Could You Stop Drinking Wine?

Could you stop drinking wine for a month? 
Would it be difficult? Would you be able to let it go with no thought at all to the wines you are missing or the meals that you aren’t enhancing?

Writer Jeannine Stein of the Florida Sun Sentinel has an interesting story about a group of very physically fit people who, on the request of their "coach", attempted to give up drinking for a month. The article is very good and thought provoking. But the most interesting element of the story, to me, is this quote from Lala Alvarez, one of the participants in the month long waggoning:

"I didn’t anticipate the pressure. If I stated that I was staying away from alcohol, that’s when I felt that people were uncomfortable with me not drinking. If I didn’t say anything, didn’t make a big deal of it, they were less likely to notice."

The Pressure!!!

I’ve noticed the same thing on occasion. Usually when, for whatever reason, I tell my dining or tasting compatriots that I’m not in the mood for wine or that I’m only having one glass, they all ask the same thing: "Why?"…And it’s not just a casual "why"? It’s a slightly accusatory "Why?" laced with a bit of concern.

I think this is probably a pretty common occurrence and I think it’s also a way of expressing our natural need for group affirmation as well as the vestiges of prohibitionist thinking that appears to be a natural part of Americans’ souls.

On the one hand, approval and affirmation of your lifestyle is a pretty strong motivator. It surely has something to do with people looking at you askance with drink in hand and surrounded by others with drink in hand and who ask, "Why?!?" But there’s more. Beyond this natural tendency to look at the maverick with an inquisitive eye, we also understand that Alcohol alters us. And there is something about being altered that is both exciting and lascivious? There’s something about consuming a mind altering substance that is "wrong". I know that sounds odd from the proprietor of FERMENTATION: THE DAILY WINE BLOG but here in America with our 21 years of government-imposed sobriety, our MADDs and the media’s attention getting stories on "Binge Drinking" there is a tendency to put alcohol consumption on a slightly askew pedestal.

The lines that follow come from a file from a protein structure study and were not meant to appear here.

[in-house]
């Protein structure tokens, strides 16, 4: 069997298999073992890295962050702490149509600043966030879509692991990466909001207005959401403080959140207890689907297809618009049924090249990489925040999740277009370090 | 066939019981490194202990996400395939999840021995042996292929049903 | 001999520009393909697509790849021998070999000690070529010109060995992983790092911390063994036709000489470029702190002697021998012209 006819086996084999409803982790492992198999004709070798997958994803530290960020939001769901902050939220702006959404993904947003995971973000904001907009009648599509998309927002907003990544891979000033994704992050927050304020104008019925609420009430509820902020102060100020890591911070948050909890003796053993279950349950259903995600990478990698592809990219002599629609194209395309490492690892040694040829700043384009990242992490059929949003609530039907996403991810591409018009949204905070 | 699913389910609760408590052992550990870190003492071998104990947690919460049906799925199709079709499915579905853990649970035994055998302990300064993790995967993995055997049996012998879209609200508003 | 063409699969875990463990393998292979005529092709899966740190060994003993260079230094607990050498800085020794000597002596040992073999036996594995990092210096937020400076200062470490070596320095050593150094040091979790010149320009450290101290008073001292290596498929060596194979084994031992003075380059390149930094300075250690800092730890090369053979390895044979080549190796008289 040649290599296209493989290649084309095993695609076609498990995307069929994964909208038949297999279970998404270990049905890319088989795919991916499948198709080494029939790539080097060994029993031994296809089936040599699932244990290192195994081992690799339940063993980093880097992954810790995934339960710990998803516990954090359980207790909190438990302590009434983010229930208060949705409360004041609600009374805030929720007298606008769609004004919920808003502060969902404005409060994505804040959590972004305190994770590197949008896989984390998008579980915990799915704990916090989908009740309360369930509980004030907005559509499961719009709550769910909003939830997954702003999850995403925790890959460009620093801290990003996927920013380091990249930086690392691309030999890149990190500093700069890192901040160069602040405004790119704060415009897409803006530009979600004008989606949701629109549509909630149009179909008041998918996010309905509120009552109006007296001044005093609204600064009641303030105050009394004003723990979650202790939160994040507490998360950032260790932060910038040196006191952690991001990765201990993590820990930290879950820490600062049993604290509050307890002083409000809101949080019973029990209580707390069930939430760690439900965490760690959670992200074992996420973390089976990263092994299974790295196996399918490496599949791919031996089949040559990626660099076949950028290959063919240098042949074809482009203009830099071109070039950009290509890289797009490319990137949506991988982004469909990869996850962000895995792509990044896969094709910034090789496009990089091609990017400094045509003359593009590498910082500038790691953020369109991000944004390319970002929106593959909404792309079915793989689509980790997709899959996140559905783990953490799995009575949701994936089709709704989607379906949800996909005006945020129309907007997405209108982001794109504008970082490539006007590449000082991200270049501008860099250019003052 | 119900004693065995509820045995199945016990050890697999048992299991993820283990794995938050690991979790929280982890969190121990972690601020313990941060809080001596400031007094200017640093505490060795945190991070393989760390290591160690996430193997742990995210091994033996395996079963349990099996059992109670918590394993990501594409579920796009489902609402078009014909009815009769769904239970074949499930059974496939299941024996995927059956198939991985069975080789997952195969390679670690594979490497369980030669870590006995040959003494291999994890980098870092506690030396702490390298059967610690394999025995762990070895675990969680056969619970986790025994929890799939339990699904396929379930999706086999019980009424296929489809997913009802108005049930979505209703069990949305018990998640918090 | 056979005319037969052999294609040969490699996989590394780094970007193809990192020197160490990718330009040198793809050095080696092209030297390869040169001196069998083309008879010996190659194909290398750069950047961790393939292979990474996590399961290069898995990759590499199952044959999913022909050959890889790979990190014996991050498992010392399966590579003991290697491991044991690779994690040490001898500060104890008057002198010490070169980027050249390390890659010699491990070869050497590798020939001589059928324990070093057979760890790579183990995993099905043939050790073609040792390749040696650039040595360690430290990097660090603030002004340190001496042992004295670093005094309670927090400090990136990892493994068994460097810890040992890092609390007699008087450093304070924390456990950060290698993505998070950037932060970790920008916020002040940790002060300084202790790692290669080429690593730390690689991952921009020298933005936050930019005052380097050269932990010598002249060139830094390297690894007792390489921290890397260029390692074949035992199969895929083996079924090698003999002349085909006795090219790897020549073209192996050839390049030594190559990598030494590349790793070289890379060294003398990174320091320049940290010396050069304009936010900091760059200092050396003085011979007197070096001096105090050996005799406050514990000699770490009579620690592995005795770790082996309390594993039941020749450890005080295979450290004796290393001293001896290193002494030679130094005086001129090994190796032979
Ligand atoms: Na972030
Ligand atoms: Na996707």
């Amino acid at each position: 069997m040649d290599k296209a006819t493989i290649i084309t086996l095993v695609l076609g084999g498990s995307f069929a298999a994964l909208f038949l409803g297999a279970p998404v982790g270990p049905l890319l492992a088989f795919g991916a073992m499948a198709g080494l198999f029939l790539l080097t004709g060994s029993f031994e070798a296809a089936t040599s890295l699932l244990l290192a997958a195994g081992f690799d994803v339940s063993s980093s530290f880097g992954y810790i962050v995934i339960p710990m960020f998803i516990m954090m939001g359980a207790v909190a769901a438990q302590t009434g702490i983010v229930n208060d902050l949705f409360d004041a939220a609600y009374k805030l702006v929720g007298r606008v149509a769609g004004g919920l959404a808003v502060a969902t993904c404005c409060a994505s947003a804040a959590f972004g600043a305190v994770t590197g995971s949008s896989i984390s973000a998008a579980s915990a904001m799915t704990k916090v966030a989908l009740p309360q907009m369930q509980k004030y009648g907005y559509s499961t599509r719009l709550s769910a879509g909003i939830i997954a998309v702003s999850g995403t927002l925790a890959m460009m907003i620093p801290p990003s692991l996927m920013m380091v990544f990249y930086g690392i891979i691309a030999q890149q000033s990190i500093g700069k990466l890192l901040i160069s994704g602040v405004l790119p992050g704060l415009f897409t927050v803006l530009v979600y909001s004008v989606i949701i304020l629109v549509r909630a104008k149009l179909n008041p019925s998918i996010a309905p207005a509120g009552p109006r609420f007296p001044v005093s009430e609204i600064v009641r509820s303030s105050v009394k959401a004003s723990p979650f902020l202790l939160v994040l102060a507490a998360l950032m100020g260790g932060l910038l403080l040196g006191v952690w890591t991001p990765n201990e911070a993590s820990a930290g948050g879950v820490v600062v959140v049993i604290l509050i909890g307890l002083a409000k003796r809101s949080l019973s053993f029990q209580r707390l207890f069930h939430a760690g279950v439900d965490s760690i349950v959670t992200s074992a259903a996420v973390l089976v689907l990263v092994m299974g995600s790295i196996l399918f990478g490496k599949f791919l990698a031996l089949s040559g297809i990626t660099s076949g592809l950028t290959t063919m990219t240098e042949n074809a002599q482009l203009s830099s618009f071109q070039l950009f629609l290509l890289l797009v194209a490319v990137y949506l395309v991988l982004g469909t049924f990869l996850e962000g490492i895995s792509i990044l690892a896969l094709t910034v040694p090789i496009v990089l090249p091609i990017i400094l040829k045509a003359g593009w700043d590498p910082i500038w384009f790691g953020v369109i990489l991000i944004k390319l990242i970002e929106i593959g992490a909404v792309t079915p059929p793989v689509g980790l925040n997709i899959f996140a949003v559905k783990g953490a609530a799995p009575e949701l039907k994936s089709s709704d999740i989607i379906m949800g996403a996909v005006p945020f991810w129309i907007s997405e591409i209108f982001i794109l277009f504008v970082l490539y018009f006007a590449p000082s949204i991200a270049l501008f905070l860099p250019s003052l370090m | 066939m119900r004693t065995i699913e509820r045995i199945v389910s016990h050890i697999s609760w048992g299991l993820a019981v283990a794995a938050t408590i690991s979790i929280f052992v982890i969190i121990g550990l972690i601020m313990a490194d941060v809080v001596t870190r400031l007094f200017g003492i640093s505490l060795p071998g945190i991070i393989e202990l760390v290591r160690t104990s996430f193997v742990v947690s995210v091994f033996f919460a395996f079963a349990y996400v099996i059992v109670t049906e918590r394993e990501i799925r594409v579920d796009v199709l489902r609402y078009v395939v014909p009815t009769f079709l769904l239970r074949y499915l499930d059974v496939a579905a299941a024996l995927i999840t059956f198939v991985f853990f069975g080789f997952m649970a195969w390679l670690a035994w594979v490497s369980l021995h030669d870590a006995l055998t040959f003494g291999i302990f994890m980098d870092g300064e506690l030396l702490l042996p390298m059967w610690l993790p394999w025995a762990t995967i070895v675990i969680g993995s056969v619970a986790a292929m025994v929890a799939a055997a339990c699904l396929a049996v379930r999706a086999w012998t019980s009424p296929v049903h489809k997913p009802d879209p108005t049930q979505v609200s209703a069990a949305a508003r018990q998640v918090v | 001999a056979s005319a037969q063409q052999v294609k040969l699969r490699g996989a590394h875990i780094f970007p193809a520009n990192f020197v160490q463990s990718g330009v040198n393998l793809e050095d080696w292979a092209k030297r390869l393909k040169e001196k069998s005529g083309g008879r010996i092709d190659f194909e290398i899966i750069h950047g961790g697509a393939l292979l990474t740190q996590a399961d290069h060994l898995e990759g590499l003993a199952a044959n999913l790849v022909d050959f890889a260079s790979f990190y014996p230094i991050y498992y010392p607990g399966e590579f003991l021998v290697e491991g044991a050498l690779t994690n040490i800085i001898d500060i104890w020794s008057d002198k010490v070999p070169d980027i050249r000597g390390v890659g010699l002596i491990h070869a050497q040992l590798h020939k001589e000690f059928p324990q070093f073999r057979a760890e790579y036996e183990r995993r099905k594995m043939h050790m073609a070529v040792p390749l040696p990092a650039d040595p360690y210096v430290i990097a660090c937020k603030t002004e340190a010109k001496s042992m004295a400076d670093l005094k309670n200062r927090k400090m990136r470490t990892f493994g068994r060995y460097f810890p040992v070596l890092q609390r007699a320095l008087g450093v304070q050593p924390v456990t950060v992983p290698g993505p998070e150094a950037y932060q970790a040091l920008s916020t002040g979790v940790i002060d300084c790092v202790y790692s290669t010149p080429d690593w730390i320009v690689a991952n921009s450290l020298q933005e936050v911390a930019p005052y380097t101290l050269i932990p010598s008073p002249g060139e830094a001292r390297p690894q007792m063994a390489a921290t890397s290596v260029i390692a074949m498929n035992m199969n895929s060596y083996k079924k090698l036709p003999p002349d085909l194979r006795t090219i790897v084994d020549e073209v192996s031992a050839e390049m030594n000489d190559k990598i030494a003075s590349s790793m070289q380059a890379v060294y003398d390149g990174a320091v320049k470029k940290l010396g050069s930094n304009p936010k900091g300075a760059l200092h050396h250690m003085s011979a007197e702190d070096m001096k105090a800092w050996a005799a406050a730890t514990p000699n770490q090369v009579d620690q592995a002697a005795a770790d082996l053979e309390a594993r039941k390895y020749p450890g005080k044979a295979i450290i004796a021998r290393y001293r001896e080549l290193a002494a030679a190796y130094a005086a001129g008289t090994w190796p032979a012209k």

This gets us back to the accusatory and concerned "Why?!?!"

Lala Alvarez certainly bumped up against the affect of people wanting the other people around them to engage in the same, slightly naughty event.

Why this should be, this importance of the "group drinking together", isn’t that important. It is what it is. What’s more important is how you react to such circumstances. It strikes me that if you are the type
of person who always succumbs to the requests of the group to drink, when you don’t want to,
you probably shouldn’t be a drinker.

That said, could you go without wine for a month?

Posted In: Culture and Wine


4 Responses

  1. Craig Camp - December 13, 2005

    I have to say what I notice most when not drinking (for whatever reason) is that eating becomes a lot less interesting. Not being one who drinks much without food, I seem to have totally integrated wine and food and they seem a bit empty own.

  2. Terry Hughes - December 13, 2005

    The question resonates with me. I’ve been thinking lately of devoting a blog entry to the feeling of “lost purity” that occurred when I first started drinking again after 22 years of total sobriety. Also the feeling of finally fitting in again after years of awkward sobriety.
    Funny–I do recall very well the way some people reacted when I stopped drinking. At first concern and bemusement, later hostility. Time to get new friends.
    I have been drinking wine for four years again, and it’s been mostly a blessing. Few are the evenings I don’t have wine with dinner (like tonight), and, like Craig, I feel that a good dinner without it is missing an important ingredient.
    Could I go for a month without drinking? I guess so; I’ve done it before. But, honestly, I denied myself one of life’s great pleasures for long enough.

  3. allan - December 14, 2005

    The other side of this coin is the pressure the other way. I have friends that I often get together with; light to moderate drinking is usually involved. When one of our friends began drinking excessively at, and outside, these gatherings, we were able to pressure her back to a reasonable amount of drinking.

  4. Kevin - January 6, 2007

    The thing I miss the most about not drinking is the wine I used to drink with my steaks…
    Man do I miss the cabernet! But I just can’t do it anymore!

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